BUJUMBURA, Burundi, 11 December 2009 - Vaccination teams were in high gear as Burundi carried out the second round of an ongoing polio immunization campaign last month.
During the first round in October, more than 1.6 million children under the age of five were vaccinated in health centres, outreach sites and schools - thousands more than had been expected.
UNICEF Representative in Burundi Gloria Kodzwa expressed satisfaction at the successful nationwide mobilization of families and the high turnout, following the discovery of two wild poliovirus cases in Cibitoke Province.
"We cannot afford to lose any more children to polio," she said.
Dr. Emmanuel Seheye of the Ministry of Health noted that Burundi had been polio-free for 10 years before the outbreak. Sequencing of the virus shows that it came from the neighbouring Democratic Republic of Congo in late September, after passing through Angola and India.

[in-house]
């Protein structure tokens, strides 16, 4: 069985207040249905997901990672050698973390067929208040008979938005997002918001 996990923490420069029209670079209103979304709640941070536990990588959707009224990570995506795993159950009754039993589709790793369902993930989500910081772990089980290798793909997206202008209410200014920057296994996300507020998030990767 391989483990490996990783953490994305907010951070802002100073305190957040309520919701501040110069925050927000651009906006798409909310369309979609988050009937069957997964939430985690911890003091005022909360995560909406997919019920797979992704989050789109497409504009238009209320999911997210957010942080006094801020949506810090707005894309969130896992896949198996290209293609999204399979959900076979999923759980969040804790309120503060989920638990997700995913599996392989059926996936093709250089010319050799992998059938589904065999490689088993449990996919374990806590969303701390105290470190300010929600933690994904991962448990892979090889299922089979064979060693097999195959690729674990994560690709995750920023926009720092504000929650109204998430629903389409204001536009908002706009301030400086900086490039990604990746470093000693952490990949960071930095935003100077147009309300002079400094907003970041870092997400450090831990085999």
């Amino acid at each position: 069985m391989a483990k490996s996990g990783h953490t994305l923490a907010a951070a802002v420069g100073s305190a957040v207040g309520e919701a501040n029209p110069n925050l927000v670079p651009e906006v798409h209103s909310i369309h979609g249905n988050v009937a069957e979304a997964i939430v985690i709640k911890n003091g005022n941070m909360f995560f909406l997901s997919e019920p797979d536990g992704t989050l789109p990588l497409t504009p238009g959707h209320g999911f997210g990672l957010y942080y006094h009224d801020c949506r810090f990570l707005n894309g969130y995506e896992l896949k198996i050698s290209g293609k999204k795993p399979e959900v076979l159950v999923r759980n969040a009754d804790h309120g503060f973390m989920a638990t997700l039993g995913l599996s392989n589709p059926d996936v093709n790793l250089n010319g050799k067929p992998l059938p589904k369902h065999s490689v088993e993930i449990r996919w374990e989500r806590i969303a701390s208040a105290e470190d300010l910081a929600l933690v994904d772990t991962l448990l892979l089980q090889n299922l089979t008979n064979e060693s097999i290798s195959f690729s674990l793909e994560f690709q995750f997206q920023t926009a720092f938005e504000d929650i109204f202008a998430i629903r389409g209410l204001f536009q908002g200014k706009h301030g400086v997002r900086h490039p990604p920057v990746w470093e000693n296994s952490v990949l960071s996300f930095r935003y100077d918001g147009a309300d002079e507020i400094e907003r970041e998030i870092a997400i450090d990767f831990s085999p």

A partnership to fight polio
Government preparations began in October, with the support of UNICEF and the World Health Organization. UNICEF's contribution included doses of the vaccine sufficient for two rounds, as well as mass mobilization and field supervision of the exercise.
UNICEF Burundi Chief of Health and Nutrition Celestin Traore noted that there were a few instances of centres running out of vaccines due to underestimated child populations and poor distribution of doses in some provinces during the first round. These lapses are being addressed, along with retraining of vaccinators and their supervisors.
Authorities are also intensifying mobilization among some groups that have prevented the vaccination of their children - since even one child who is not immunized puts all children in the vicinity at risk.
As in the first round, the second round took place simultaneously in Burundi, North and South Kivu in DR Congo, and Rwanda, Burundi's northern neighbour.